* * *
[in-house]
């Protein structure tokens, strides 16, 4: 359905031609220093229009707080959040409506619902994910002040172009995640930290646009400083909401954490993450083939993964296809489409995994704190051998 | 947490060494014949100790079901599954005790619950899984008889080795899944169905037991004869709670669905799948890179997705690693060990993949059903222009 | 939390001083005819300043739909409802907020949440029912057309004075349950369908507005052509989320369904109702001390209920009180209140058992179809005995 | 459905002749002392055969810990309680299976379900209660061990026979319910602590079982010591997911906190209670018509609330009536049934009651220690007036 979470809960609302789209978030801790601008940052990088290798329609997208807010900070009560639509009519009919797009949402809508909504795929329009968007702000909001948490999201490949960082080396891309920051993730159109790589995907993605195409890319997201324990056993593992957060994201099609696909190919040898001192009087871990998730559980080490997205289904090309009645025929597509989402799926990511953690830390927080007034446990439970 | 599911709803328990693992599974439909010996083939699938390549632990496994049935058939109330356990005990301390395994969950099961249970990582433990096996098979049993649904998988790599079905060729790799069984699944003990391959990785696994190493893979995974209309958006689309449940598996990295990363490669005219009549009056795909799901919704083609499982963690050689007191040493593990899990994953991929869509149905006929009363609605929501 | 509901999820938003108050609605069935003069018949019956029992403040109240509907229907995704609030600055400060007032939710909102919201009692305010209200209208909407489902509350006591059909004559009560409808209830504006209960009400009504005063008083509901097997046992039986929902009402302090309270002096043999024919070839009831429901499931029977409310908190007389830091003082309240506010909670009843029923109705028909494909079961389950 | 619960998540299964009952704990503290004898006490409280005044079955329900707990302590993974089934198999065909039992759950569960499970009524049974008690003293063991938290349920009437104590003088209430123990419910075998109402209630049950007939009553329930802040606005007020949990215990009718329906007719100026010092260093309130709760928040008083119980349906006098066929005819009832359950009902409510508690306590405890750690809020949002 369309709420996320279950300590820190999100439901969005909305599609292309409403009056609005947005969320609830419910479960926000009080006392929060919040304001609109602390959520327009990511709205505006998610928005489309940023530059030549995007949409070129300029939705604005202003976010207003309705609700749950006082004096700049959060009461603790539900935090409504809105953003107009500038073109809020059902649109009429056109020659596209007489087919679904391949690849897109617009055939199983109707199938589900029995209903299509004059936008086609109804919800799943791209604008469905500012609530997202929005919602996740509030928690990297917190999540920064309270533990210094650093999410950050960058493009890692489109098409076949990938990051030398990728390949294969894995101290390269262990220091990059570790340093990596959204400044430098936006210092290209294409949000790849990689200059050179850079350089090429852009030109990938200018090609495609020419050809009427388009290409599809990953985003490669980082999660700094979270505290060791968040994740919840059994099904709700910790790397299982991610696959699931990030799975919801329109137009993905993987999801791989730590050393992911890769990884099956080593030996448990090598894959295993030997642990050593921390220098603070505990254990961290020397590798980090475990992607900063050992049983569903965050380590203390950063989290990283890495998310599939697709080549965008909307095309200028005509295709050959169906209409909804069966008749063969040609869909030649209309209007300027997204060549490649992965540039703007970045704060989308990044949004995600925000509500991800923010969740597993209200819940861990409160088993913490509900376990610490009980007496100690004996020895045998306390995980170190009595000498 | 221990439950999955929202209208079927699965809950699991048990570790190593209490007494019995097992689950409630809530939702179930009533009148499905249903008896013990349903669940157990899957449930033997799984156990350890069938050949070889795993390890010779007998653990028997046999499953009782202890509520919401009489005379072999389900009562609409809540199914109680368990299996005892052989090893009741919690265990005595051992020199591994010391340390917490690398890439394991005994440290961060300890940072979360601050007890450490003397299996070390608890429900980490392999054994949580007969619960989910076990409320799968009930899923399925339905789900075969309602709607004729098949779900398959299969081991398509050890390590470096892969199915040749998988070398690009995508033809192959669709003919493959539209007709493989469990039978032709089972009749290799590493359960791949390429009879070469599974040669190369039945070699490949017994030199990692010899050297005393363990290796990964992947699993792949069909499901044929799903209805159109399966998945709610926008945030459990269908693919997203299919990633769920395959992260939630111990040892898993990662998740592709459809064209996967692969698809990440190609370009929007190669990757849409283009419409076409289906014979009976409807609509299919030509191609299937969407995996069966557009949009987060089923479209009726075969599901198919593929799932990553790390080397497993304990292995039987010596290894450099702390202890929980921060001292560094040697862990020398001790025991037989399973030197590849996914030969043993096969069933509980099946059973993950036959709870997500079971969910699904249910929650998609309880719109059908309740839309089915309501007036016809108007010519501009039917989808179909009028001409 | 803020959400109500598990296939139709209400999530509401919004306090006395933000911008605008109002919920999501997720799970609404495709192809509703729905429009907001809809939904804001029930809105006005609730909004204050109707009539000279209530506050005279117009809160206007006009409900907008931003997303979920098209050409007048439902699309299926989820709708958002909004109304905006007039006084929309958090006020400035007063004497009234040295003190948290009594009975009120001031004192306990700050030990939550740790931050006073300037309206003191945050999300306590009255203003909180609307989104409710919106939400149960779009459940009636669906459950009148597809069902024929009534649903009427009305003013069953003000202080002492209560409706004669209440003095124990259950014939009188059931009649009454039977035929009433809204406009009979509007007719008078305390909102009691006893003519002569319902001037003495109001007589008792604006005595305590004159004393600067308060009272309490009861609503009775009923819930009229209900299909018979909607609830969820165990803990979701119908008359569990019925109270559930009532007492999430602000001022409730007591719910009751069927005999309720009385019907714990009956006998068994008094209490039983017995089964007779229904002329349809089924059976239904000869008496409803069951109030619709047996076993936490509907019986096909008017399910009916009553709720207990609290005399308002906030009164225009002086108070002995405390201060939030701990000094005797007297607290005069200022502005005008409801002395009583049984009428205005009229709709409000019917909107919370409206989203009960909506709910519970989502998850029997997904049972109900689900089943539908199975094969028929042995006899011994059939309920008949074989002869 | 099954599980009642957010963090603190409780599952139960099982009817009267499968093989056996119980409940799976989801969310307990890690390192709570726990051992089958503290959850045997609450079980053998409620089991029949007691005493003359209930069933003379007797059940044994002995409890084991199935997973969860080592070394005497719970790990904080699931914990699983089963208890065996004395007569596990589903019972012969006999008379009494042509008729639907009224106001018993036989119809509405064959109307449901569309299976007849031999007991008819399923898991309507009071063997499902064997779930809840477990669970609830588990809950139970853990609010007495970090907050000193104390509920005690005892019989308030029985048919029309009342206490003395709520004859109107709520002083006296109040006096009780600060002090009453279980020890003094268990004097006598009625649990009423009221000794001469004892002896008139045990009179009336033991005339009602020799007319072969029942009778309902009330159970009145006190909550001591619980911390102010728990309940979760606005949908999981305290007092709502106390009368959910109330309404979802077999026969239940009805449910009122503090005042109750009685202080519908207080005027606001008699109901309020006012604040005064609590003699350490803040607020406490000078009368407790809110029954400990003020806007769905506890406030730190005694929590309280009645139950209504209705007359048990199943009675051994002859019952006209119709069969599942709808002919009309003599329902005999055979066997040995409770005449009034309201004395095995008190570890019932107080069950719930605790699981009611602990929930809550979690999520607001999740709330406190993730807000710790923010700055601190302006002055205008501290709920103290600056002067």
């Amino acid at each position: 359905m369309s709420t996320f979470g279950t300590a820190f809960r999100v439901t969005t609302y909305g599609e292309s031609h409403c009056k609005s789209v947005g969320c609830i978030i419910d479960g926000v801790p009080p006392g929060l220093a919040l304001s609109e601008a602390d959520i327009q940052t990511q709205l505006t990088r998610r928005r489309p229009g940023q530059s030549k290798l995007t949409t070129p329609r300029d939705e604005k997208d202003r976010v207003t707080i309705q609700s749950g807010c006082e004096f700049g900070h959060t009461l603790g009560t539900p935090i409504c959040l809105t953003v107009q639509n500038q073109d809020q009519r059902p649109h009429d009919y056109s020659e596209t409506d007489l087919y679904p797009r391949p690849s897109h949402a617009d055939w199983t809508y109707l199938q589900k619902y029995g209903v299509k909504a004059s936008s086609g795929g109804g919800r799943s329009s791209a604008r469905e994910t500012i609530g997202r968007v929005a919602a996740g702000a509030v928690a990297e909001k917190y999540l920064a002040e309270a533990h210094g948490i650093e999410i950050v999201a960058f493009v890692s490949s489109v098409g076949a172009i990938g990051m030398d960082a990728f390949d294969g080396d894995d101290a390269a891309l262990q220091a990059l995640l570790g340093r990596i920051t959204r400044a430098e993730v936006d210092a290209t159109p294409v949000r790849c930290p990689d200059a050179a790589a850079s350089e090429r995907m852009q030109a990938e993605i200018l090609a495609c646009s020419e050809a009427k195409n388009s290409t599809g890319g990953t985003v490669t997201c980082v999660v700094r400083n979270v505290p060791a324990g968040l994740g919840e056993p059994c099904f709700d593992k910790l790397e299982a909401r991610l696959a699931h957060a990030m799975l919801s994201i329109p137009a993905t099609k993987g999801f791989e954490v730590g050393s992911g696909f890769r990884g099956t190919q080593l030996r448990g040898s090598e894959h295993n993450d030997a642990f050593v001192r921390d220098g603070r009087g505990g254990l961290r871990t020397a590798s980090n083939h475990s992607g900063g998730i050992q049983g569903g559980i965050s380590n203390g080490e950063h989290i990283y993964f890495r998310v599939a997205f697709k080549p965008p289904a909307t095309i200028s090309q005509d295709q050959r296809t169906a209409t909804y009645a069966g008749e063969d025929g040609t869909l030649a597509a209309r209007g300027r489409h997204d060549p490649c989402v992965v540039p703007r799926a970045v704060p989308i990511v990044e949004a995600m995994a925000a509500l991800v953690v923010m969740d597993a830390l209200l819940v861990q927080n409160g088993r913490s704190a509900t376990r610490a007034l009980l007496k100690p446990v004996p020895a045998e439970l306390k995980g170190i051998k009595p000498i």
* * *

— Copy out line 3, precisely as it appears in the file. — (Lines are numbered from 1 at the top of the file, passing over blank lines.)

């Amino acid at each position: 359905m369309s709420t996320f979470g279950t300590a820190f809960r999100v439901t969005t609302y909305g599609e292309s031609h409403c009056k609005s789209v947005g969320c609830i978030i419910d479960g926000v801790p009080p006392g929060l220093a919040l304001s609109e601008a602390d959520i327009q940052t990511q709205l505006t990088r998610r928005r489309p229009g940023q530059s030549k290798l995007t949409t070129p329609r300029d939705e604005k997208d202003r976010v207003t707080i309705q609700s749950g807010c006082e004096f700049g900070h959060t009461l603790g009560t539900p935090i409504c959040l809105t953003v107009q639509n500038q073109d809020q009519r059902p649109h009429d009919y056109s020659e596209t409506d007489l087919y679904p797009r391949p690849s897109h949402a617009d055939w199983t809508y109707l199938q589900k619902y029995g209903v299509k909504a004059s936008s086609g795929g109804g919800r799943s329009s791209a604008r469905e994910t500012i609530g997202r968007v929005a919602a996740g702000a509030v928690a990297e909001k917190y999540l920064a002040e309270a533990h210094g948490i650093e999410i950050v999201a960058f493009v890692s490949s489109v098409g076949a172009i990938g990051m030398d960082a990728f390949d294969g080396d894995d101290a390269a891309l262990q220091a990059l995640l570790g340093r990596i920051t959204r400044a430098e993730v936006d210092a290209t159109p294409v949000r790849c930290p990689d200059a050179a790589a850079s350089e090429r995907m852009q030109a990938e993605i200018l090609a495609c646009s020419e050809a009427k195409n388009s290409t599809g890319g990953t985003v490669t997201c980082v999660v700094r400083n979270v505290p060791a324990g968040l994740g919840e056993p059994c099904f709700d593992k910790l790397e299982a909401r991610l696959a699931h957060a990030m799975l919801s994201i329109p137009a993905t099609k993987g999801f791989e954490v730590g050393s992911g696909f890769r990884g099956t190919q080593l030996r448990g040898s090598e894959h295993n993450d030997a642990f050593v001192r921390d220098g603070r009087g505990g254990l961290r871990t020397a590798s980090n083939h475990s992607g900063g998730i050992q049983g569903g559980i965050s380590n203390g080490e950063h989290i990283y993964f890495r998310v599939a997205f697709k080549p965008p289904a909307t095309i200028s090309q005509d295709q050959r296809t169906a209409t909804y009645a069966g008749e063969d025929g040609t869909l030649a597509a209309r209007g300027r489409h997204d060549p490649c989402v992965v540039p703007r799926a970045v704060p989308i990511v990044e949004a995600m995994a925000a509500l991800v953690v923010m969740d597993a830390l209200l819940v861990q927080n409160g088993r913490s704190a509900t376990r610490a007034l009980l007496k100690p446990v004996p020895a045998e439970l306390k995980g170190i051998k009595p000498i």